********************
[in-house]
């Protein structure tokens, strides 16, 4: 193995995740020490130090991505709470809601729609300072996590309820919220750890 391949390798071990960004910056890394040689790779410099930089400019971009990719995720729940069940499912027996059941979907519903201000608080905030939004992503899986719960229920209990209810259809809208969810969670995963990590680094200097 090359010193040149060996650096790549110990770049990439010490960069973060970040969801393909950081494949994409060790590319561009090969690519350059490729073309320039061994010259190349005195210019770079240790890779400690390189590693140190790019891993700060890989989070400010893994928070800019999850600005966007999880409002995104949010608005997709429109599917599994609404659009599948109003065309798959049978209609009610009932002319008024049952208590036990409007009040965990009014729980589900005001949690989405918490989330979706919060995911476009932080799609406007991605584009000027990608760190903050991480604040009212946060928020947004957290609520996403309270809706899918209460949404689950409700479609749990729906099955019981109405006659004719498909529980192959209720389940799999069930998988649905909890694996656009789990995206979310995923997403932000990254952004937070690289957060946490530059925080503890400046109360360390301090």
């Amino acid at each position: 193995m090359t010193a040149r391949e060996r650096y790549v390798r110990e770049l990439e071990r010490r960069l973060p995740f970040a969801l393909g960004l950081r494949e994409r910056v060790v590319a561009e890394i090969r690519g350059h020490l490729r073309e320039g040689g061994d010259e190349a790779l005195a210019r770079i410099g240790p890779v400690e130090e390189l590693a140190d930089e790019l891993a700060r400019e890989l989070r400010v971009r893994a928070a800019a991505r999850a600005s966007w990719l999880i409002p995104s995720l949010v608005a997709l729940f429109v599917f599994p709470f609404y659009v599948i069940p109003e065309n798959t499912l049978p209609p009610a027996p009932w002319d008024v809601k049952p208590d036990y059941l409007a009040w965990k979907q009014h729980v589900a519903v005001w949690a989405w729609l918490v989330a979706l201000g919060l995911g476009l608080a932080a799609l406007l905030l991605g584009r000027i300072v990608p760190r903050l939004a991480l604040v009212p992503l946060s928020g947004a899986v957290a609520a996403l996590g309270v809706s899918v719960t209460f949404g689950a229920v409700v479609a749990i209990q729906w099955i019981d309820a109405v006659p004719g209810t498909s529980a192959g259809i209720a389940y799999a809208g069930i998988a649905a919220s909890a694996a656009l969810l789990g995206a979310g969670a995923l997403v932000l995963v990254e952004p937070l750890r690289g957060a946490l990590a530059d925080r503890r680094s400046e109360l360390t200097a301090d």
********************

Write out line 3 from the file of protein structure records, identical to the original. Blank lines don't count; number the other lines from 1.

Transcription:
């Amino acid at each position: 193995m090359t010193a040149r391949e060996r650096y790549v390798r110990e770049l990439e071990r010490r960069l973060p995740f970040a969801l393909g960004l950081r494949e994409r910056v060790v590319a561009e890394i090969r690519g350059h020490l490729r073309e320039g040689g061994d010259e190349a790779l005195a210019r770079i410099g240790p890779v400690e130090e390189l590693a140190d930089e790019l891993a700060r400019e890989l989070r400010v971009r893994a928070a800019a991505r999850a600005s966007w990719l999880i409002p995104s995720l949010v608005a997709l729940f429109v599917f599994p709470f609404y659009v599948i069940p109003e065309n798959t499912l049978p209609p009610a027996p009932w002319d008024v809601k049952p208590d036990y059941l409007a009040w965990k979907q009014h729980v589900a519903v005001w949690a989405w729609l918490v989330a979706l201000g919060l995911g476009l608080a932080a799609l406007l905030l991605g584009r000027i300072v990608p760190r903050l939004a991480l604040v009212p992503l946060s928020g947004a899986v957290a609520a996403l996590g309270v809706s899918v719960t209460f949404g689950a229920v409700v479609a749990i209990q729906w099955i019981d309820a109405v006659p004719g209810t498909s529980a192959g259809i209720a389940y799999a809208g069930i998988a649905a919220s909890a694996a656009l969810l789990g995206a979310g969670a995923l997403v932000l995963v990254e952004p937070l750890r690289g957060a946490l990590a530059d925080r503890r680094s400046e109360l360390t200097a301090d």